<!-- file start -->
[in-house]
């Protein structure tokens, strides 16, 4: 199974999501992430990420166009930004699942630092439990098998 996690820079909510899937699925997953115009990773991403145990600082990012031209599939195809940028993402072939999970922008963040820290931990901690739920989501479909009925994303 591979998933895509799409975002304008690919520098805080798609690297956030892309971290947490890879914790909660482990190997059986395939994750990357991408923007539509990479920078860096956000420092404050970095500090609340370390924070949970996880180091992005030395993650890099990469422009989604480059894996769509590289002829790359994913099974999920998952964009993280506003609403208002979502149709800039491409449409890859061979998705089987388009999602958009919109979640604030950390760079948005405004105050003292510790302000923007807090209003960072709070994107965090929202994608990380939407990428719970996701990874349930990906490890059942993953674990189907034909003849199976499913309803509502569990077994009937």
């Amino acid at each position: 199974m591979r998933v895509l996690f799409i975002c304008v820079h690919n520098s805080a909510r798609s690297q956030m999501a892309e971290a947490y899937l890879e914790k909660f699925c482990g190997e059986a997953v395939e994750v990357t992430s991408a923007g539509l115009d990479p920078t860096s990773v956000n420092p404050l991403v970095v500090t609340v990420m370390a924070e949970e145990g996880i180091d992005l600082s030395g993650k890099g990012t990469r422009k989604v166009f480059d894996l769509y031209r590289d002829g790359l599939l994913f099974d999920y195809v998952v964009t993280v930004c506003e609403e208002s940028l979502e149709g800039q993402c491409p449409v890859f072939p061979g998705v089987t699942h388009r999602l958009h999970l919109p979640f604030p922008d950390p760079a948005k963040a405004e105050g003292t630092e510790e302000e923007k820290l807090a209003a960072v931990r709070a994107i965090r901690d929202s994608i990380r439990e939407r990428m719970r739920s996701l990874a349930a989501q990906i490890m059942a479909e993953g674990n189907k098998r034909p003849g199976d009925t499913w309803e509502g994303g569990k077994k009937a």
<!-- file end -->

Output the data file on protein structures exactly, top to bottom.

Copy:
[in-house]
């Protein structure tokens, strides 16, 4: 199974999501992430990420166009930004699942630092439990098998 996690820079909510899937699925997953115009990773991403145990600082990012031209599939195809940028993402072939999970922008963040820290931990901690739920989501479909009925994303 591979998933895509799409975002304008690919520098805080798609690297956030892309971290947490890879914790909660482990190997059986395939994750990357991408923007539509990479920078860096956000420092404050970095500090609340370390924070949970996880180091992005030395993650890099990469422009989604480059894996769509590289002829790359994913099974999920998952964009993280506003609403208002979502149709800039491409449409890859061979998705089987388009999602958009919109979640604030950390760079948005405004105050003292510790302000923007807090209003960072709070994107965090929202994608990380939407990428719970996701990874349930990906490890059942993953674990189907034909003849199976499913309803509502569990077994009937």
């Amino acid at each position: 199974m591979r998933v895509l996690f799409i975002c304008v820079h690919n520098s805080a909510r798609s690297q956030m999501a892309e971290a947490y899937l890879e914790k909660f699925c482990g190997e059986a997953v395939e994750v990357t992430s991408a923007g539509l115009d990479p920078t860096s990773v956000n420092p404050l991403v970095v500090t609340v990420m370390a924070e949970e145990g996880i180091d992005l600082s030395g993650k890099g990012t990469r422009k989604v166009f480059d894996l769509y031209r590289d002829g790359l599939l994913f099974d999920y195809v998952v964009t993280v930004c506003e609403e208002s940028l979502e149709g800039q993402c491409p449409v890859f072939p061979g998705v089987t699942h388009r999602l958009h999970l919109p979640f604030p922008d950390p760079a948005k963040a405004e105050g003292t630092e510790e302000e923007k820290l807090a209003a960072v931990r709070a994107i965090r901690d929202s994608i990380r439990e939407r990428m719970r739920s996701l990874a349930a989501q990906i490890m059942a479909e993953g674990n189907k098998r034909p003849g199976d009925t499913w309803e509502g994303g569990k077994k009937a």